Today I have the pleasure to welcome Sangu Mandanna to CHOUETT. She is the author of “The Lost Girl” a book which explores the concept of cheating death Frankenstein style!! Sangu and I have teamed up together to promote the upcoming Young Adult reading event @UKYAX otherwise known as UKYA Extravaganza. In the spirit of spreading the love of stories, I decided to ask a few questions to Sangu so we can all get to know her a little more.
1) What would you be doing if you were not writing (and we know that acting or being a ballerina is out :)?
I’m not too sure, to be honest. I’ve worked a lot of jobs over the years (because writing pays sporadically at best!) and I still do freelance editing work now, but I can’t think of anything I’m as passionate about as writing in terms of work. Editing probably comes closest. So… yes, I think that’s what I’d be doing if I wasn’t writing. Editing other people’s work. It’s a great job.
2) How did you feel when “The Lost Girl” was published?
It was fantastic. Pub day was awesome; I just spent the day on Twitter chatting to readers and other authors whose books came out the same day. I have to say, though, that the day I got my finished copies of the book was even better. That was when it really hit me that I’d done it, I’d written a book and it was real now and it was going to be on shelves, and that was incredible.
3) Would you consider writing for another genre or is YA what you feel most at home with?
I’ve started a number of adult manuscripts before and I “write” picture books on an almost daily basis because my three-year-old demands it of me, so I don’t think I would ever discount writing seriously in another genre. I do feel most at home with YA and I do love it, but that doesn’t mean I wouldn’t let a great idea lead me another way.
4) When you were working on the Amarra and Eva characters, what did you find the most difficult? Killing off Amarra or creating Eva?
Creating Eva was the easy part! The book started with her, a female Frankensteinian monster, and her vulnerable, angry, passionate character felt real from the start. Killing Amarra was definitely harder. It had to happen, of course, for Eva’s conflicts to really kick off and I knew it from the start. Still. It was hard to do. I’m one of those authors who sometimes cries when I write sad things, and writing Amarra’s death and the subsequent grief did get me a little weepy.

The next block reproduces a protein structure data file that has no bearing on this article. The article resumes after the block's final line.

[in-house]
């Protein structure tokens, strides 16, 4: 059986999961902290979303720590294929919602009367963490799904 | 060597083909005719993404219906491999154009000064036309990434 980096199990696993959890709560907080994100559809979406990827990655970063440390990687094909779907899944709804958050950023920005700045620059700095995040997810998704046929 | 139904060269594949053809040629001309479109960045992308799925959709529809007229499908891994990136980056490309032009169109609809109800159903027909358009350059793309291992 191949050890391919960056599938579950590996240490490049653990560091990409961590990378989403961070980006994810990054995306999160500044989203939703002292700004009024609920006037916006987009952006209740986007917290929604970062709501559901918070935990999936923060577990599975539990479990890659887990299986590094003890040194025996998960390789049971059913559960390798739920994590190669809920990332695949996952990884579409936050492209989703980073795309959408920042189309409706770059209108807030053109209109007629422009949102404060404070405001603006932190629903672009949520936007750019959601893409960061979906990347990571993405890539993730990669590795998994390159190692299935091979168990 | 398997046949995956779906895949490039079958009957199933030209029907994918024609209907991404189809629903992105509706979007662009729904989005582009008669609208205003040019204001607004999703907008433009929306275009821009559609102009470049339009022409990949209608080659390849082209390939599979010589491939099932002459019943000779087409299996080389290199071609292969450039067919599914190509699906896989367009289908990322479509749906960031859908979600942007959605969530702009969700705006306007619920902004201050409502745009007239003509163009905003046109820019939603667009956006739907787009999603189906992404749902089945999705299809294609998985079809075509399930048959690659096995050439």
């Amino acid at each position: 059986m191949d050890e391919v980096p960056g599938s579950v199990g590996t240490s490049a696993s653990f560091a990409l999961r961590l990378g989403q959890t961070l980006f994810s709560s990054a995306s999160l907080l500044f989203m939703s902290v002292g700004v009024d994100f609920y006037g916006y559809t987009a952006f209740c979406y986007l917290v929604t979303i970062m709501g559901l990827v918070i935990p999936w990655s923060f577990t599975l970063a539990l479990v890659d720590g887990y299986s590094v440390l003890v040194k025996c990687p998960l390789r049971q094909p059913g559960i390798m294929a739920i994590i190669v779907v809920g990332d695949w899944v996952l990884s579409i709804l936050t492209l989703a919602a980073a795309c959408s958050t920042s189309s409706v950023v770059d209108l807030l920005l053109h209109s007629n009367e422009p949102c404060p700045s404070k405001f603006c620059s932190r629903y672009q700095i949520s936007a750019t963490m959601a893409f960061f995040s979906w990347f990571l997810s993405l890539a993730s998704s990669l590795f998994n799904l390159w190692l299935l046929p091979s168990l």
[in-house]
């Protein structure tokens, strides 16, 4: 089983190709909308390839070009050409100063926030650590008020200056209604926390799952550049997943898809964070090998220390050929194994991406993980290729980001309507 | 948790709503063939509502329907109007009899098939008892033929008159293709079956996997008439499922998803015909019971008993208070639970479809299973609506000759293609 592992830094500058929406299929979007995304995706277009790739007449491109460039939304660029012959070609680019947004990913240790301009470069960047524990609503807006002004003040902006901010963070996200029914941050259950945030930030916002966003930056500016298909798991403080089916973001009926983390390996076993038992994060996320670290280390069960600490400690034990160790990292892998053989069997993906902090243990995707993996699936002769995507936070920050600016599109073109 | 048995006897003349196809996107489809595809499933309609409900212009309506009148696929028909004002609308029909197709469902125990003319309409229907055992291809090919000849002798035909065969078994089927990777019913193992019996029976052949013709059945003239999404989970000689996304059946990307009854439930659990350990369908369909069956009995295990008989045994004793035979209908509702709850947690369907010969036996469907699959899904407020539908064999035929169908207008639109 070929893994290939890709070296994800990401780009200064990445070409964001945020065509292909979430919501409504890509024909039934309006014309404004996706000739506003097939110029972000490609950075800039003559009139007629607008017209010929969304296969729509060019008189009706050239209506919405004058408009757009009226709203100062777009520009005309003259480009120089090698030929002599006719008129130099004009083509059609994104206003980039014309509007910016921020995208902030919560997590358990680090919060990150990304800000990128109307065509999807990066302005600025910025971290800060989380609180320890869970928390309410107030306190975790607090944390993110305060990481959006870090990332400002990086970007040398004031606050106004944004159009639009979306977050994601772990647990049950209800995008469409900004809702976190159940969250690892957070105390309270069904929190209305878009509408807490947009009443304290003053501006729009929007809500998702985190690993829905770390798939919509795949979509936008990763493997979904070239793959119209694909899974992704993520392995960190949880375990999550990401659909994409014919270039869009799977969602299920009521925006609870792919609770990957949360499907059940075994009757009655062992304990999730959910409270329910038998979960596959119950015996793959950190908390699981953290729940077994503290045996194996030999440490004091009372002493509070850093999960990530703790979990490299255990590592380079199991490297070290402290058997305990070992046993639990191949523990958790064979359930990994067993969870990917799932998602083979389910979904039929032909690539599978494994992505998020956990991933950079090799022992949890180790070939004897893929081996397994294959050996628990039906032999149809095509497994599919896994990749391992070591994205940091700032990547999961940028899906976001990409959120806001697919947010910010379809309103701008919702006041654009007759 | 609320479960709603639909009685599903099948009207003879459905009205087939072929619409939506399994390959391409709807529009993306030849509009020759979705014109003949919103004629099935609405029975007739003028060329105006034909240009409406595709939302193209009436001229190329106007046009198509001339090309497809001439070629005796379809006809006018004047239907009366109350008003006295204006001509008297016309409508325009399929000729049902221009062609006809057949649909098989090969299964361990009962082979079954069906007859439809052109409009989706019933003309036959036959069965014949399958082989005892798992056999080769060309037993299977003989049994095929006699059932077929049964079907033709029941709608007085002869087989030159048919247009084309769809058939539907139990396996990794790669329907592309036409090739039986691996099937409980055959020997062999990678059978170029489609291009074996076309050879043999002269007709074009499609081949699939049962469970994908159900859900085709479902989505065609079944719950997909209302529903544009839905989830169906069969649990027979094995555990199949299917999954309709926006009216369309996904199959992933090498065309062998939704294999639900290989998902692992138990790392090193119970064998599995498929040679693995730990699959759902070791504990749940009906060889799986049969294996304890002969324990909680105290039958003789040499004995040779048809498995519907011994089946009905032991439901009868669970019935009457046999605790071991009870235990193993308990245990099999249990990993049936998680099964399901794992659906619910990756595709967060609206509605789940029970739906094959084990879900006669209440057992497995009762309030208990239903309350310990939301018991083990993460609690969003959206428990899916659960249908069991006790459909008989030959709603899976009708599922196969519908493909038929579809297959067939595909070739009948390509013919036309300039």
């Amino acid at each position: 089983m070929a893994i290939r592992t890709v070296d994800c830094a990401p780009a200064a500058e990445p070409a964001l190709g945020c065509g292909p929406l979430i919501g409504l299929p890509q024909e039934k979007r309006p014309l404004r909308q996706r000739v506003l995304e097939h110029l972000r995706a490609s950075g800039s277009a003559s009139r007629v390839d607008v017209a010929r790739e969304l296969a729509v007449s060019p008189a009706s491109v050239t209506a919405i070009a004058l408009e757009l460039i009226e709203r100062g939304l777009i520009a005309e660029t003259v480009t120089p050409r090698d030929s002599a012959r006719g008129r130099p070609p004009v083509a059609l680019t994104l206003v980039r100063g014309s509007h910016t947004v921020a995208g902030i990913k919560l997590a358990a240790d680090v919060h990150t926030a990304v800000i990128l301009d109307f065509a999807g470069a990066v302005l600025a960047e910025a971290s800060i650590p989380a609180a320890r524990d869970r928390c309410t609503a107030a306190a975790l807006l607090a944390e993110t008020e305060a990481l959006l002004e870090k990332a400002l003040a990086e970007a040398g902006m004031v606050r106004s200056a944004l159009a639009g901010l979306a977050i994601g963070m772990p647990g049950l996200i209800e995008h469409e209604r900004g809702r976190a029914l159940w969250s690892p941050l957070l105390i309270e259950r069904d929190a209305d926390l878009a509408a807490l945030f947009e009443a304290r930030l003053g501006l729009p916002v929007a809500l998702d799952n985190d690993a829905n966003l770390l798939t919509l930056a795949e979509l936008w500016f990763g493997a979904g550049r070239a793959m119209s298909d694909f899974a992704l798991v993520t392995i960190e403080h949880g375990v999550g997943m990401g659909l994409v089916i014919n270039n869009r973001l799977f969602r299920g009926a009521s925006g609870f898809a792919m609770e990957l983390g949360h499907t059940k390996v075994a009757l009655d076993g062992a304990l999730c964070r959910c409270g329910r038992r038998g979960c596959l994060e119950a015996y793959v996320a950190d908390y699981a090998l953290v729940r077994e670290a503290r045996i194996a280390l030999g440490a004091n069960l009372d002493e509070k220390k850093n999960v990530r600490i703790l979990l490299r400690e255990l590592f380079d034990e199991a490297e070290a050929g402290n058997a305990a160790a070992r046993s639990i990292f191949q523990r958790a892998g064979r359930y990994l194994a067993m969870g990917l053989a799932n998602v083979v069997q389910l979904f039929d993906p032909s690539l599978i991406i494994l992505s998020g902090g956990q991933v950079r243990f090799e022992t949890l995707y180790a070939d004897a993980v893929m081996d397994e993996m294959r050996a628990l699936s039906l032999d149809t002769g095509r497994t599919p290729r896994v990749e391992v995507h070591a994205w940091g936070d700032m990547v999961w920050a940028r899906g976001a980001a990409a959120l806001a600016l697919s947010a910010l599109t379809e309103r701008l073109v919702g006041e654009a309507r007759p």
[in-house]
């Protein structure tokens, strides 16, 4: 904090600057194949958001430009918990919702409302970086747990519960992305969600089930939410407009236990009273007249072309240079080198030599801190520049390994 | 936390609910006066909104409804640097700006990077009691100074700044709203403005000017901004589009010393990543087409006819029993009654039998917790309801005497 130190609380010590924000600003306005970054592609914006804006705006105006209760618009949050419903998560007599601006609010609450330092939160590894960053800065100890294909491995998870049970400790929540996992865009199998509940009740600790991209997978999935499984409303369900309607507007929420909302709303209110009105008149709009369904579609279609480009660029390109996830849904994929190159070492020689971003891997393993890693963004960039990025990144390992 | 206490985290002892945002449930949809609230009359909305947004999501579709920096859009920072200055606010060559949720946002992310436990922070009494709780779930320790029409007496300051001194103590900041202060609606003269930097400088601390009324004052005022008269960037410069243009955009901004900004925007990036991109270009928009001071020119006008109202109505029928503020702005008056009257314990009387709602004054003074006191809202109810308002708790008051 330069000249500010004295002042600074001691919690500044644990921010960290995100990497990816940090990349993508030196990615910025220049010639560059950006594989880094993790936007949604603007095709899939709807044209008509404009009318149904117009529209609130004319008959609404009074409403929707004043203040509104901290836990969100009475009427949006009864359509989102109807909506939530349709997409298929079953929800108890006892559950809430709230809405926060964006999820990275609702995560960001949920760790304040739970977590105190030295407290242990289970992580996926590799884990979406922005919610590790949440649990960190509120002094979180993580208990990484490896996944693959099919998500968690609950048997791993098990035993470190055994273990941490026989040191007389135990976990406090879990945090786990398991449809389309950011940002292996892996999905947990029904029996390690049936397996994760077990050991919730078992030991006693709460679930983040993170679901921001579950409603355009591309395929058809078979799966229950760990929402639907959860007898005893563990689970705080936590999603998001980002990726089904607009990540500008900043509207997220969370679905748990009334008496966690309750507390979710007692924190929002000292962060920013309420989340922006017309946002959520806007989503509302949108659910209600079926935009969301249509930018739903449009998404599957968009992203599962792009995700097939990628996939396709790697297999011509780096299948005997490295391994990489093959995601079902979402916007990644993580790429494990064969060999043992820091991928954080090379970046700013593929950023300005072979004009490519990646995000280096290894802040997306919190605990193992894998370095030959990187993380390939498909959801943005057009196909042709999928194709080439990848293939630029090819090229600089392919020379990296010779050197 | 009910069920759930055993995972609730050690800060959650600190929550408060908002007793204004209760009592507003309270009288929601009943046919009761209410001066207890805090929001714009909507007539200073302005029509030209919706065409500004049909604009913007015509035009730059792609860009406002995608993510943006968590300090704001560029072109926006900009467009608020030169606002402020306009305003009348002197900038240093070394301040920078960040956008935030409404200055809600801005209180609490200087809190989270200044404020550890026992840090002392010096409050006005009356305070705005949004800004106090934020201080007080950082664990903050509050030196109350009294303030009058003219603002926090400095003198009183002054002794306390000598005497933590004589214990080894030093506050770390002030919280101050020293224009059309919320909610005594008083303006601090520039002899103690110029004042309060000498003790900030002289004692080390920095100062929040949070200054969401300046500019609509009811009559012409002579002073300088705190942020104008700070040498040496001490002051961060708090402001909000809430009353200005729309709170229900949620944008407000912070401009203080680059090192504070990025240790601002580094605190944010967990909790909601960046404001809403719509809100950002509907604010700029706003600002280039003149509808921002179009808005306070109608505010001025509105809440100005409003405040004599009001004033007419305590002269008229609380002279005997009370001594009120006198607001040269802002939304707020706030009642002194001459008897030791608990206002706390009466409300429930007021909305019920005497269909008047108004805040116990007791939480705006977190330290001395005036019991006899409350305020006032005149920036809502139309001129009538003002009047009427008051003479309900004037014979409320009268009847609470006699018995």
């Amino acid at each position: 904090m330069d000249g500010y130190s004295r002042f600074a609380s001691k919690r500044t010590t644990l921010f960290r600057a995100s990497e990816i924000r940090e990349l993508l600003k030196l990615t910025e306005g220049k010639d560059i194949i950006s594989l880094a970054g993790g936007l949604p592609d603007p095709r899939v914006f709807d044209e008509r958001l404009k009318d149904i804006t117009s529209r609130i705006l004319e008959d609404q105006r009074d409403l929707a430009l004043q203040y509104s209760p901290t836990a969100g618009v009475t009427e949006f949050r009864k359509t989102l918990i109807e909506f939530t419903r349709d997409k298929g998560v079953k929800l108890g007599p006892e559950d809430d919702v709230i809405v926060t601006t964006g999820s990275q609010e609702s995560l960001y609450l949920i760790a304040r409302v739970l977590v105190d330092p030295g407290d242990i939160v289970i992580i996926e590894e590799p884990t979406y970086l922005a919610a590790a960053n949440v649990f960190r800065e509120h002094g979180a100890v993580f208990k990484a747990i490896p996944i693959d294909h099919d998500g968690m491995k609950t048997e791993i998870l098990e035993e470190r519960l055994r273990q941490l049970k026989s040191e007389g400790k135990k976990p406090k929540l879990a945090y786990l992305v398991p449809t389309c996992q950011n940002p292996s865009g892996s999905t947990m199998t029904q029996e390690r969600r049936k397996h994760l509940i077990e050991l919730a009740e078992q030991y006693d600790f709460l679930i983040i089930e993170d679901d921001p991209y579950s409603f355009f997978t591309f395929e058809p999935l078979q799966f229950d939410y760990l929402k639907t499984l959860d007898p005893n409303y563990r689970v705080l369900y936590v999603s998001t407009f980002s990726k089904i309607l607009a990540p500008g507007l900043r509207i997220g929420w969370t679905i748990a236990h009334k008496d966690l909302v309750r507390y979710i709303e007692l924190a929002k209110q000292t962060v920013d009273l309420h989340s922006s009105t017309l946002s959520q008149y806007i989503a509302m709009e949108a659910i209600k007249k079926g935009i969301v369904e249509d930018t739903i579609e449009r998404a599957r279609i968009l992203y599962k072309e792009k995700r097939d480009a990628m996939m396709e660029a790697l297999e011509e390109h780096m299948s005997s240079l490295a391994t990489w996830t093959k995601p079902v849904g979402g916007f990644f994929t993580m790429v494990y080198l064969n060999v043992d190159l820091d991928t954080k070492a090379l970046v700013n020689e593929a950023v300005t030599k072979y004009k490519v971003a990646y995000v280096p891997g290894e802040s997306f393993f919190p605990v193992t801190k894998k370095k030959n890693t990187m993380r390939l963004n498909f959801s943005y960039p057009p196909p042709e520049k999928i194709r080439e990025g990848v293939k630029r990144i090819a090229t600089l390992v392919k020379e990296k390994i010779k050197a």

5) If it was ever possible to do so in real life, would you cheat death?
Only if everyone I love could do it too! I imagine it’s a miserable existence, immortality while everyone around you remains mortal, so I wouldn’t want it if it was just me. (Actually, maybe I wouldn’t want it anyway – it must be exhausting to live forever!)
6) If you had to choose one word to describe your novel, what would it be?
7) Would you give us a clue about what you are working on right now?
It’s a YA space fantasy trilogy based on Indian mythology. I’m super, super excited about it, but it’s very much still a WIP.
8) What was your favourite book when you were growing up which is NOT a classic?
Do the Harry Potter books count? Because they were definitely my favourite. I was obsessed. Fan fiction, fan theories, fan videos, the works. I loved them.
9) Can you tell us 3 fun facts about you?
- I genuinely wanted to be a stunt motorcylist at one point. I think I was about thirteen or fourteen.
- Speaking of motorcycles, I once told my best friend a long, elaborate story about how I had a purple flying motorbike (this was years before Sirius’s flying motorcycle!) and flew to Africa the previous night. She believed me. (I also told her I lived on a flying saucer. She had been to my house and was therefore less inclined to believe this one.)
- My addictions include Netflix, Apple and nutty chocolate. Mmm.